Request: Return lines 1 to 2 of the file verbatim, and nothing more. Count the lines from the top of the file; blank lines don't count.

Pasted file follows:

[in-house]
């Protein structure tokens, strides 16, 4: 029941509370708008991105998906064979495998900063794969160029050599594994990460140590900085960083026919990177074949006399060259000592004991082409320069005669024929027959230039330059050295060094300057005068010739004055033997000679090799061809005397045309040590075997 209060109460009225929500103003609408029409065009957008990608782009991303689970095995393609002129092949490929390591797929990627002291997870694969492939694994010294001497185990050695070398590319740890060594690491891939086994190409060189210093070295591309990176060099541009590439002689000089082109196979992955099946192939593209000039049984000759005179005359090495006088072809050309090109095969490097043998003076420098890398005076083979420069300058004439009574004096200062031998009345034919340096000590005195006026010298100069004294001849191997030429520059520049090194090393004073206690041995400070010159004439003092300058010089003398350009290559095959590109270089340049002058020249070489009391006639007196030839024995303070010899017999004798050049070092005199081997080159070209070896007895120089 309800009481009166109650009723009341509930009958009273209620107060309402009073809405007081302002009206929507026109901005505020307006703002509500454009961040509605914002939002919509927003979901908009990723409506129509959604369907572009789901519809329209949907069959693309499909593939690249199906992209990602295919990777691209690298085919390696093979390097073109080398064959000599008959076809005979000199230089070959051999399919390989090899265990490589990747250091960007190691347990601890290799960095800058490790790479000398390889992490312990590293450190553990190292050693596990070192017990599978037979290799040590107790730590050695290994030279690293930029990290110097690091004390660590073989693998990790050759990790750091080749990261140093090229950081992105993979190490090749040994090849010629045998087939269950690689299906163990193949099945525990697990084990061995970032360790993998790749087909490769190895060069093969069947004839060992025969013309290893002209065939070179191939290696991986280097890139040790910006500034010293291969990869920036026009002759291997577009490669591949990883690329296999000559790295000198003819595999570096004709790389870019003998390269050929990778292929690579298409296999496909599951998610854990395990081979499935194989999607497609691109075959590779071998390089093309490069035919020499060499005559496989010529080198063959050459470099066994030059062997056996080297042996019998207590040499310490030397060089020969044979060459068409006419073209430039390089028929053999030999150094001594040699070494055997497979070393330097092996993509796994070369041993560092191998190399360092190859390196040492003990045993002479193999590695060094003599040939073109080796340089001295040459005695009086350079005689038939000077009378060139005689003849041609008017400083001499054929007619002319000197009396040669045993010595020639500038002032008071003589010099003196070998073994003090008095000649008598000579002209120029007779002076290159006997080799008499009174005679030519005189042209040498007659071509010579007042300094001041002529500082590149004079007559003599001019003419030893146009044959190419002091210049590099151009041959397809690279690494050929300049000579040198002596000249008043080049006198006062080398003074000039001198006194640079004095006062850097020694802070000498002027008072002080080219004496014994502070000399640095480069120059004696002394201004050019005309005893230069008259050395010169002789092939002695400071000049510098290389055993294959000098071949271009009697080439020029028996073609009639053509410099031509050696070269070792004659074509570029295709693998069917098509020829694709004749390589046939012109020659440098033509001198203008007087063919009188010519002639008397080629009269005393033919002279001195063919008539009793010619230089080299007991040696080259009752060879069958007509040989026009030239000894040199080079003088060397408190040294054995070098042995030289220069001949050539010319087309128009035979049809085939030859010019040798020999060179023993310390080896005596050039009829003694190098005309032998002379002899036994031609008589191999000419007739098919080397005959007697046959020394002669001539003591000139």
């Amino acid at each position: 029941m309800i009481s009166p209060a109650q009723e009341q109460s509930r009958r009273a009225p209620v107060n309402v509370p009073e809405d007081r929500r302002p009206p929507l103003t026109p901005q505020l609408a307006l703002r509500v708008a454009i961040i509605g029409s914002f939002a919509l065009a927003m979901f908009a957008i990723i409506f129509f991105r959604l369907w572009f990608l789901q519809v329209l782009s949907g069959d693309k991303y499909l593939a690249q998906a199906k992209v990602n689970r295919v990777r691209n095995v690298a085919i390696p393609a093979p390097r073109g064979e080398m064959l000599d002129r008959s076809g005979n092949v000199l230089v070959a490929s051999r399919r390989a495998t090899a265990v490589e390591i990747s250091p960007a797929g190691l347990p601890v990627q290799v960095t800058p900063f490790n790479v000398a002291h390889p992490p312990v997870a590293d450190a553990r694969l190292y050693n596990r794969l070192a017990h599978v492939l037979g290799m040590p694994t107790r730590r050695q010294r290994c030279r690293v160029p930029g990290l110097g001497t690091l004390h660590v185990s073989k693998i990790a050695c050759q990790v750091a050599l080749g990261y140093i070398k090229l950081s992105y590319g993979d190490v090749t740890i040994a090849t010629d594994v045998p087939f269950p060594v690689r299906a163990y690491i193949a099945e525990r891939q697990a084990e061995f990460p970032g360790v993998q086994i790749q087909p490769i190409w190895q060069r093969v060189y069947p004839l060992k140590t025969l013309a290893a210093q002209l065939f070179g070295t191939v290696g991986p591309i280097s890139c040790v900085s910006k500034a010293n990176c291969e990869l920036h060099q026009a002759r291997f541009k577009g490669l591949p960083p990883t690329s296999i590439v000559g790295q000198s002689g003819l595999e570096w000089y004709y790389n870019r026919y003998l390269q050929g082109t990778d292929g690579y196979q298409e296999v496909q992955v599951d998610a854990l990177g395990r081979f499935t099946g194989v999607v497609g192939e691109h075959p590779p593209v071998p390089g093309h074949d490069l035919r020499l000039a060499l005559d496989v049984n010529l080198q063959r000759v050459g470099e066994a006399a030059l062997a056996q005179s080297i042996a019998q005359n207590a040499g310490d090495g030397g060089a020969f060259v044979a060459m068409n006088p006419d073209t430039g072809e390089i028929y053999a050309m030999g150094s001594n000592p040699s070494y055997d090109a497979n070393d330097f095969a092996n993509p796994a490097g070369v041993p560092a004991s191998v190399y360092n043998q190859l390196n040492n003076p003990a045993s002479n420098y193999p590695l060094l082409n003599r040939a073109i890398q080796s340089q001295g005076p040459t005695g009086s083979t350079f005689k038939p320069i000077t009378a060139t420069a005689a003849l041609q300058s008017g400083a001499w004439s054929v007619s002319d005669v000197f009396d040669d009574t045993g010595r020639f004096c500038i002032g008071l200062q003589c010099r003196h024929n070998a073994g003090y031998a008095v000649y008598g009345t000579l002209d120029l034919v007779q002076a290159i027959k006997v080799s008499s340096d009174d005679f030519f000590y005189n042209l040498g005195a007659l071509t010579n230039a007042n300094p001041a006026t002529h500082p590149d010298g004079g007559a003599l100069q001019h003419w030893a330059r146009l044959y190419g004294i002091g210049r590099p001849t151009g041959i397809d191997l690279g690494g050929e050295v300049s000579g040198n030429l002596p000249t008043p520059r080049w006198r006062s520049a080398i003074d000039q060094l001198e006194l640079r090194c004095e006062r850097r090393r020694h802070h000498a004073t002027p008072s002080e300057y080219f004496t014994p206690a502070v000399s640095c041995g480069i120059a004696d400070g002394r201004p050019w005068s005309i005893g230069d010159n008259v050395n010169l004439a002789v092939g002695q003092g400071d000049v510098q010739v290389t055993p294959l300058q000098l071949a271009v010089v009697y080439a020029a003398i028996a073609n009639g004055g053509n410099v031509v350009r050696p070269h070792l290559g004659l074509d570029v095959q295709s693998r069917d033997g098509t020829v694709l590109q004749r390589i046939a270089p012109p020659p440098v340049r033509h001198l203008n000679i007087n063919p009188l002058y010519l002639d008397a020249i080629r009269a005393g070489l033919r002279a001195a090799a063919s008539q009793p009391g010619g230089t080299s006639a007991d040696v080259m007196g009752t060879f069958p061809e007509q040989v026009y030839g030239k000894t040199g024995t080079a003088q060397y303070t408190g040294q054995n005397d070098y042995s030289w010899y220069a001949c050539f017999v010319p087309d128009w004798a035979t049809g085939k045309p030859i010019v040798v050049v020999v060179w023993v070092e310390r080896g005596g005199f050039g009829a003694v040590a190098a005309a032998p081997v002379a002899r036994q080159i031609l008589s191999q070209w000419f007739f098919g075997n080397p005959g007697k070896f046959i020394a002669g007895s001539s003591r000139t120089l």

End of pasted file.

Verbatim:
[in-house]
């Protein structure tokens, strides 16, 4: 029941509370708008991105998906064979495998900063794969160029050599594994990460140590900085960083026919990177074949006399060259000592004991082409320069005669024929027959230039330059050295060094300057005068010739004055033997000679090799061809005397045309040590075997 209060109460009225929500103003609408029409065009957008990608782009991303689970095995393609002129092949490929390591797929990627002291997870694969492939694994010294001497185990050695070398590319740890060594690491891939086994190409060189210093070295591309990176060099541009590439002689000089082109196979992955099946192939593209000039049984000759005179005359090495006088072809050309090109095969490097043998003076420098890398005076083979420069300058004439009574004096200062031998009345034919340096000590005195006026010298100069004294001849191997030429520059520049090194090393004073206690041995400070010159004439003092300058010089003398350009290559095959590109270089340049002058020249070489009391006639007196030839024995303070010899017999004798050049070092005199081997080159070209070896007895120089 309800009481009166109650009723009341509930009958009273209620107060309402009073809405007081302002009206929507026109901005505020307006703002509500454009961040509605914002939002919509927003979901908009990723409506129509959604369907572009789901519809329209949907069959693309499909593939690249199906992209990602295919990777691209690298085919390696093979390097073109080398064959000599008959076809005979000199230089070959051999399919390989090899265990490589990747250091960007190691347990601890290799960095800058490790790479000398390889992490312990590293450190553990190292050693596990070192017990599978037979290799040590107790730590050695290994030279690293930029990290110097690091004390660590073989693998990790050759990790750091080749990261140093090229950081992105993979190490090749040994090849010629045998087939269950690689299906163990193949099945525990697990084990061995970032360790993998790749087909490769190895060069093969069947004839060992025969013309290893002209065939070179191939290696991986280097890139040790910006500034010293291969990869920036026009002759291997577009490669591949990883690329296999000559790295000198003819595999570096004709790389870019003998390269050929990778292929690579298409296999496909599951998610854990395990081979499935194989999607497609691109075959590779071998390089093309490069035919020499060499005559496989010529080198063959050459470099066994030059062997056996080297042996019998207590040499310490030397060089020969044979060459068409006419073209430039390089028929053999030999150094001594040699070494055997497979070393330097092996993509796994070369041993560092191998190399360092190859390196040492003990045993002479193999590695060094003599040939073109080796340089001295040459005695009086350079005689038939000077009378060139005689003849041609008017400083001499054929007619002319000197009396040669045993010595020639500038002032008071003589010099003196070998073994003090008095000649008598000579002209120029007779002076290159006997080799008499009174005679030519005189042209040498007659071509010579007042300094001041002529500082590149004079007559003599001019003419030893146009044959190419002091210049590099151009041959397809690279690494050929300049000579040198002596000249008043080049006198006062080398003074000039001198006194640079004095006062850097020694802070000498002027008072002080080219004496014994502070000399640095480069120059004696002394201004050019005309005893230069008259050395010169002789092939002695400071000049510098290389055993294959000098071949271009009697080439020029028996073609009639053509410099031509050696070269070792004659074509570029295709693998069917098509020829694709004749390589046939012109020659440098033509001198203008007087063919009188010519002639008397080629009269005393033919002279001195063919008539009793010619230089080299007991040696080259009752060879069958007509040989026009030239000894040199080079003088060397408190040294054995070098042995030289220069001949050539010319087309128009035979049809085939030859010019040798020999060179023993310390080896005596050039009829003694190098005309032998002379002899036994031609008589191999000419007739098919080397005959007697046959020394002669001539003591000139």